On the technological front,however, there's no denying that RAGE is probably one of the most advanced and forward-thinking game engines not available for licensed distribution. The attachment of Euphoria and procedural animation and AI reactions makes it a one of a kind – something that's stiff and stilted by comparison in a game like APB: Reloaded, which is running on an older version of the Unreal Engine 3.
Nevertheless, the basics of what APB wanted to convey to gamers still shines through with Realtime Worlds' original vision of the game.
NPCs still move and walk around the game, they react to your actions (for better or for worse); they still drive around, getting in the way or moving out of the way depending on what's going on, and they can still be interacted with. In a way, even the minor form of interaction – as simple as robbing them or holding them up at gunpoint – is still something that seems to be missing from a lot of other open world games these days.
But it's not all about technicalities. Having a hundred or so players going at it in an open-world district with a wealth of weapons, completely customized characters, culturally poignant guilds and equally fancy cars is only as significant as the fun it spawns... and this is where APB shines.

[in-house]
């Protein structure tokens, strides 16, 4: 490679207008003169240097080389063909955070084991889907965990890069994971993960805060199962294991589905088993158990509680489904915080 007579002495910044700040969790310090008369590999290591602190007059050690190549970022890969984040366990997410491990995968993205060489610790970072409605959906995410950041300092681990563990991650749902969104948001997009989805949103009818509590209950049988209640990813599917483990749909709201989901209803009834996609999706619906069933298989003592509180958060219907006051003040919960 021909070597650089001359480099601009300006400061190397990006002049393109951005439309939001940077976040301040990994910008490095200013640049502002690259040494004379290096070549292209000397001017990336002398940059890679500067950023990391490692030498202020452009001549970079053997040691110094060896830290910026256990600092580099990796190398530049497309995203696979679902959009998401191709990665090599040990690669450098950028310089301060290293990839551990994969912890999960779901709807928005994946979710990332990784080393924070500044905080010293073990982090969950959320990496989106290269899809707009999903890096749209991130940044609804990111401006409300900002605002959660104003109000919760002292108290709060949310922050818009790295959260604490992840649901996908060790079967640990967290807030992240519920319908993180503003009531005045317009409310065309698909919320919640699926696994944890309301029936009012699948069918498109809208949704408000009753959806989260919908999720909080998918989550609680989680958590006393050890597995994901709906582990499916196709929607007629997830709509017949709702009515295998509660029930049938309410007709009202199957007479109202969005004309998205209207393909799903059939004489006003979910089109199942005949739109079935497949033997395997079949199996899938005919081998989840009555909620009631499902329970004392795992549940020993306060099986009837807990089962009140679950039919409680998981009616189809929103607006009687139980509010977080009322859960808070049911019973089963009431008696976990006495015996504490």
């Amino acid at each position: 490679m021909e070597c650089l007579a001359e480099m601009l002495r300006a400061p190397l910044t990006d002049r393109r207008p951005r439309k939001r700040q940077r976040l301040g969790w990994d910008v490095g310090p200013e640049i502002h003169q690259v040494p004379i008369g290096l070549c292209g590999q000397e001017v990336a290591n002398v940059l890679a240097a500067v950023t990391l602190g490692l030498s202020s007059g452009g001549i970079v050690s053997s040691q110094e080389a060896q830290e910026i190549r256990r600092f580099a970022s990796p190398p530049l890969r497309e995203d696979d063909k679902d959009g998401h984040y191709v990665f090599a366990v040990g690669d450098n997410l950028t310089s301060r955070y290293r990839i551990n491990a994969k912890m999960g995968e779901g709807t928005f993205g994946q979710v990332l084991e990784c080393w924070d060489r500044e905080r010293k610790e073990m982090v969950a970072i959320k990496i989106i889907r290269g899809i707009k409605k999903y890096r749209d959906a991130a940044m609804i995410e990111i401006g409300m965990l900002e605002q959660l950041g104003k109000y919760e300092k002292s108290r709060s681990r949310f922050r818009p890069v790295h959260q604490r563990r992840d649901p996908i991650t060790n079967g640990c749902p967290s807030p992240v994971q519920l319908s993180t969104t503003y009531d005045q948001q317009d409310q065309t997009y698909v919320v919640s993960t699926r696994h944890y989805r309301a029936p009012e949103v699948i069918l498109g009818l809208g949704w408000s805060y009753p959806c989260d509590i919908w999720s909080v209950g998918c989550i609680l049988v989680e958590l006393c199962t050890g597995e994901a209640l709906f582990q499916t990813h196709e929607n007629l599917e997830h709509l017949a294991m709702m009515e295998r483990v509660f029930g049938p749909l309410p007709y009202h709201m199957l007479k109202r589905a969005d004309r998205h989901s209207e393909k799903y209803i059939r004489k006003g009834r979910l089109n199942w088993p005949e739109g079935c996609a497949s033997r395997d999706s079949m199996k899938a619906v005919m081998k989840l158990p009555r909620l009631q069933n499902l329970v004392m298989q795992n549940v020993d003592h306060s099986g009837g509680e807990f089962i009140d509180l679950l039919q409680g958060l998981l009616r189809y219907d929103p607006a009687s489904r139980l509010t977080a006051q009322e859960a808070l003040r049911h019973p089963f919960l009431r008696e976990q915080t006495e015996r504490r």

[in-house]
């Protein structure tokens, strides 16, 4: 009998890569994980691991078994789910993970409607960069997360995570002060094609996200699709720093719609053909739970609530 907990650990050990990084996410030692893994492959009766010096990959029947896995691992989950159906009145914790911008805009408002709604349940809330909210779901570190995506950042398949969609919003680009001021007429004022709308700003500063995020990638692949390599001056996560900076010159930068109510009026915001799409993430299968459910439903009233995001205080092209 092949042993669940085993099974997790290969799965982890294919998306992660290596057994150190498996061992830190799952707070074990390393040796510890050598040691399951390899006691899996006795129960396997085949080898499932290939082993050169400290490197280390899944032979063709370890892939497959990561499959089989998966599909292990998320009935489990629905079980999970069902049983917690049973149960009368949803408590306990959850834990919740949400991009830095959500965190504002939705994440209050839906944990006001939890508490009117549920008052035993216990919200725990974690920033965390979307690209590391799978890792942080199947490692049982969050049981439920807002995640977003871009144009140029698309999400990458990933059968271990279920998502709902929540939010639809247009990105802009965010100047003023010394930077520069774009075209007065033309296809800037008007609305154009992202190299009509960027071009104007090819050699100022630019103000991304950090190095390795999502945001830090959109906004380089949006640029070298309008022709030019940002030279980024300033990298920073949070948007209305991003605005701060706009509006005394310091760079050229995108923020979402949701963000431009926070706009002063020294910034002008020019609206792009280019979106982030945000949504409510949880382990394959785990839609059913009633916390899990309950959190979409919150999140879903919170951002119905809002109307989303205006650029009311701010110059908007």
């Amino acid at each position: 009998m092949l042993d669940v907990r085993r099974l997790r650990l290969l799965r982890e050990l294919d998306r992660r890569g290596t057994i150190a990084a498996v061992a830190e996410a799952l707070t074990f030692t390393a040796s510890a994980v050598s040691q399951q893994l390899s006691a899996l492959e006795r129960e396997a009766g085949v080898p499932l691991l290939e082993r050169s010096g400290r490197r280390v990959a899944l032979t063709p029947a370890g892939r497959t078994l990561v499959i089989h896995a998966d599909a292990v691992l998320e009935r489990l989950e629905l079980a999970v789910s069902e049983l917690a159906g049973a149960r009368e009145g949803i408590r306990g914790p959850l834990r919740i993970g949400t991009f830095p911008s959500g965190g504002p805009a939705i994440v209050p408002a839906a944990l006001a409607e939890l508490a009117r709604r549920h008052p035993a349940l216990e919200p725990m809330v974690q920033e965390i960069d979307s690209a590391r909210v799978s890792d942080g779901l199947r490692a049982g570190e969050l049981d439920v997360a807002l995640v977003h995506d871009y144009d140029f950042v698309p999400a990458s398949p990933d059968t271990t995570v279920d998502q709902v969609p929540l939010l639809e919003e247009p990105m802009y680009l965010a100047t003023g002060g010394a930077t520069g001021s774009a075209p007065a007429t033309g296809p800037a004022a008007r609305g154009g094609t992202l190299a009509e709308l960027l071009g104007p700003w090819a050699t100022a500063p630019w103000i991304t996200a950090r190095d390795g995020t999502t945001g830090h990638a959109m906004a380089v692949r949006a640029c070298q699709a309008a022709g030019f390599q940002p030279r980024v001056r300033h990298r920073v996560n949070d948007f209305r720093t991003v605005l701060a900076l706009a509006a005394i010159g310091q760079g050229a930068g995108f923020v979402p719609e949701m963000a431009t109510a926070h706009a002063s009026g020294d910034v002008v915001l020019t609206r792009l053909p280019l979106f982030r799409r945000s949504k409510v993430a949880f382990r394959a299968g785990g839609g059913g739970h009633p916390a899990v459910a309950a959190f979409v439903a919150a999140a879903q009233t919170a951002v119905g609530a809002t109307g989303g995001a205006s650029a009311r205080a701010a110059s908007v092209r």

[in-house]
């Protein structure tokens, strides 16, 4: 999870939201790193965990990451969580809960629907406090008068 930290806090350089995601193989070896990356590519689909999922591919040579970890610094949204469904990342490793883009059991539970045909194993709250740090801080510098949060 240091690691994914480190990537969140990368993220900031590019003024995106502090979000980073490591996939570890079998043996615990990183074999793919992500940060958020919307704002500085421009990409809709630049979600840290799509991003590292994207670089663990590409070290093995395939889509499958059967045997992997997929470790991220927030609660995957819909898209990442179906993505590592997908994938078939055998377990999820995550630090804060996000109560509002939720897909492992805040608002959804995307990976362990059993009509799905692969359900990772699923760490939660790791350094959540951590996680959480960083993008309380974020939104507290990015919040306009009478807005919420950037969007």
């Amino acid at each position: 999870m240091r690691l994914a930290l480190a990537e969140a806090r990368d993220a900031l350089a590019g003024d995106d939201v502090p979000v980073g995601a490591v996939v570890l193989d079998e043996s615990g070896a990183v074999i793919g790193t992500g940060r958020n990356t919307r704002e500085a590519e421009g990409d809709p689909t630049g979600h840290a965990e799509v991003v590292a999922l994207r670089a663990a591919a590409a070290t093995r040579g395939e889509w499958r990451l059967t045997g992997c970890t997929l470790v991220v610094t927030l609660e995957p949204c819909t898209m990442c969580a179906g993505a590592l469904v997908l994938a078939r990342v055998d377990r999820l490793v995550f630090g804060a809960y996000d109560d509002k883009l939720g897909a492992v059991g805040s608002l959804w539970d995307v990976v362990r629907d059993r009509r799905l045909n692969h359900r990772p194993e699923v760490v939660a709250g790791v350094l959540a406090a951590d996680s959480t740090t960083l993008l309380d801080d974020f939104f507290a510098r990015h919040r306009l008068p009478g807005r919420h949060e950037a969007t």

Many AAA games out there don't promote or encourage gameplay that revolves around “thinking outside the box”, but that emergent style of gameplay in APB: Reloaded is not only encouraged but required at times. It's a game that changes the landscape of interaction because it's an incessant game of bullet-chess.
You're always trying to find ways to out-think your opponent, like when you have to retrieve a package that your opponents are keeping on the move while one of the teammates on the opponent's side uses a dumptruck to block incoming fire from hurting the car carrying the package; or trying to kill/apprehend another player on the opposing team who's being guarded on a rooftop full of snipers; or attempting to prevent players blowing up buildings in a somewhat crowded mall area where visibility and NPCs can get in the way or change the tide of a match.
Playing like Call of Duty or Battlefield isn't always required or guaranteed as a way to earn success.
APB is one of the few games where I felt that it was defining the generation with a whole new way to interact and play a big-budget game, on top of trying to bring technical achievements to life within the scope of a third-person, role-playing, action MMO atmosphere.
It's a game that still has its rough spots, but it's still a one of a kind experience that has yet to find an equal rival in the over-crowded but innovation-deficient action genre. For this reason, APB: Reloaded is the game of the generation... not because it sold a record-breaking amount of units or has Crytek-quality graphics, or because it sports an immeasurably large procedural world, but because it takes something we love (e.g., action, customization, role-playing, open-world exploration) and turns it on its head into something new, challenging, unique and separate from the competition out there.
I just hope that we get a new generation-equivalent of something like APB: Reloaded; something that forces gamers to adapt to a new way of facing unpredictable opponents; a game that challenges the way we view interaction, role-playing and socialization. One can hope, no?